Human rights are intertwined with the environment; environmental harm interferes with the enjoyment of human rights, and the exercise of human rights helps to protect the environment and promote sustainable development.
Environmental rights are enshrined in over 100 constitutions yet 207 people were murdered in 2017 protecting these rights, while many more are harassed, intimidated and forced from their lands. Around 40 - 50 percent of the 197 environmental defenders killed in 2016 came from indigenous and local communities. Women environmental defenders are especially vulnerable.
Substantive rights include civil and political rights, such as the rights to life and liberty, freedom of expression, freedom of religion; and cultural and social rights such as rights to health, water, food, and culture. Both human rights law and environmental law recognize collective rights affected by environmental degradation, such as the rights of indigenous peoples.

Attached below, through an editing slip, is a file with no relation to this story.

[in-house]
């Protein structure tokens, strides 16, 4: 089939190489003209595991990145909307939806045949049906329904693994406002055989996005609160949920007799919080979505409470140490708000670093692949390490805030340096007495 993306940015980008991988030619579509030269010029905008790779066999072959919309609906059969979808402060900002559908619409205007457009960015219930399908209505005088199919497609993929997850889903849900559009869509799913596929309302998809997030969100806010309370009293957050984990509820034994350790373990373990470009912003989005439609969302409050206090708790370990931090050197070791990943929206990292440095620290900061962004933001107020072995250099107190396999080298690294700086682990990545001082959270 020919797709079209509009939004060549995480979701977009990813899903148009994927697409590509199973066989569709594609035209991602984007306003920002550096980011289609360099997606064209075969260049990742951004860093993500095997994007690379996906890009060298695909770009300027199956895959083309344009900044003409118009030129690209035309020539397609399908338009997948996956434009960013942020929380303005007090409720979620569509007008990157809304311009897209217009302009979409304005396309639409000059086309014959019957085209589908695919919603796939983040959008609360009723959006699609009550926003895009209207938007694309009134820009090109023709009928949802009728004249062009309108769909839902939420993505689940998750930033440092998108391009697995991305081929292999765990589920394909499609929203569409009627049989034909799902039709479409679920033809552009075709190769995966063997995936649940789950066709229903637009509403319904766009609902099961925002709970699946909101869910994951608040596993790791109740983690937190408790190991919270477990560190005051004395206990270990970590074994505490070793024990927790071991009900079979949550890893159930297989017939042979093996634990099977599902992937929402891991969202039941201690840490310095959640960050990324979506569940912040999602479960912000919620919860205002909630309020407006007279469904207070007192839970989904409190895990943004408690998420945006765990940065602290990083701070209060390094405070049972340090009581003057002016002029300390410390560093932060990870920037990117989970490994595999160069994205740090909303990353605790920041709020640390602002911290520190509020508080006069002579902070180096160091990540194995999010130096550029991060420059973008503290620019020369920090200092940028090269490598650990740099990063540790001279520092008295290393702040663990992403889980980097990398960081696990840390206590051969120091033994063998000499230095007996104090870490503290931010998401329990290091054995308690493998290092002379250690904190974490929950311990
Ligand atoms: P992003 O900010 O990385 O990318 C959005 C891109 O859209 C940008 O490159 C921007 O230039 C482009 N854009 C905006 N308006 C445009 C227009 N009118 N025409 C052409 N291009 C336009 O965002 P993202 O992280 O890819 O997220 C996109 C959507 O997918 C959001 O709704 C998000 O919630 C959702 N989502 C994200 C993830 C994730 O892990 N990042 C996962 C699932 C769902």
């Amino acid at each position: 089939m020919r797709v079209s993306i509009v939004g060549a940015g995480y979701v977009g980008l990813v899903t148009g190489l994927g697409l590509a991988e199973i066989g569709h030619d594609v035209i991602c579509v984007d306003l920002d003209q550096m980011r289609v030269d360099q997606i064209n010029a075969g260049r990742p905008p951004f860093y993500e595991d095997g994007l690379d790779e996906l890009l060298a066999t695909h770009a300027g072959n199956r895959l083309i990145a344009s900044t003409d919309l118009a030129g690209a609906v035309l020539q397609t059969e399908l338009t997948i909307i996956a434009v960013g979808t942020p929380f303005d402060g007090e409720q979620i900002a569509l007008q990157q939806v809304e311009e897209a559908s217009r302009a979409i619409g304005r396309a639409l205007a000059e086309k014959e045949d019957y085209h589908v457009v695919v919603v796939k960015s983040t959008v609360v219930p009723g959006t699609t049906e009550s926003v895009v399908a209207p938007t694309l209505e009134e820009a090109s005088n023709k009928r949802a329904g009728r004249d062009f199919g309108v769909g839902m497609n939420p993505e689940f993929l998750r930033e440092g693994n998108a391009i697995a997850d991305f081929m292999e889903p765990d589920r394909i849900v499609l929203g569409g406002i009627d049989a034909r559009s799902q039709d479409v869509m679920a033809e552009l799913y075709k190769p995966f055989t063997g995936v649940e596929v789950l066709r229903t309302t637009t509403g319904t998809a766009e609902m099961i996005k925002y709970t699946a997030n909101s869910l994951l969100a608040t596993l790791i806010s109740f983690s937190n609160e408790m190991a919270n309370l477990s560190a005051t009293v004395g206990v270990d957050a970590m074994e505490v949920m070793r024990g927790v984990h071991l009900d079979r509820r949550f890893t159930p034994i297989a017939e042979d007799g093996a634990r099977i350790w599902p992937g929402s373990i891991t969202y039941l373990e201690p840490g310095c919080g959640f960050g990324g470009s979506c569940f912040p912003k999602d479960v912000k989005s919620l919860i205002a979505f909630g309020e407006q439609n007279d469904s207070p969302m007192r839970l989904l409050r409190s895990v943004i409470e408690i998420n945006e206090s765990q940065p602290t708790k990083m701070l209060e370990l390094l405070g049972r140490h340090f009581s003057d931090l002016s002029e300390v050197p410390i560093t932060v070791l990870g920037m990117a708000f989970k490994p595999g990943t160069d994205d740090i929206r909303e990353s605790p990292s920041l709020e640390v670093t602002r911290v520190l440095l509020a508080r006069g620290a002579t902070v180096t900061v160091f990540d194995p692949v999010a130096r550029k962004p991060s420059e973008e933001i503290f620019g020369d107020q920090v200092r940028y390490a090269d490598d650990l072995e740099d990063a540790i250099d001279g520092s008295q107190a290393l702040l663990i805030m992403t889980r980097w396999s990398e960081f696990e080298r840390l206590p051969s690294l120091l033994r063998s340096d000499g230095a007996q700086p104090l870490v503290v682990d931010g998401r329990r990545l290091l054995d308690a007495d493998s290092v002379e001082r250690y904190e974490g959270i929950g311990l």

Procedural rights are a key point of intersection between environmental and human rights law. Rights to access to information, participation in decision-making, and access to justice are found in both environmental and human rights instruments and have been interpreted under both regimes to provide broad protections for environmental interests. The protection and promotion of procedural rights has been, and continues to be, an important tool for the protection of the natural environment.
Principle 10 of the Rio Declaration on Environment and Development (1992) declares that “Environmental issues are best handled with participation of all concerned citizens, at the relevant level.”
UN Environment seeks to highlight the importance of the human rights obligations related to the enjoyment of a safe, clean, sustainable and healthy environment.
- What are your environmental rights?
- Special Rapporteur on Human Rights and the Environment
- UN Environment's Defenders Policy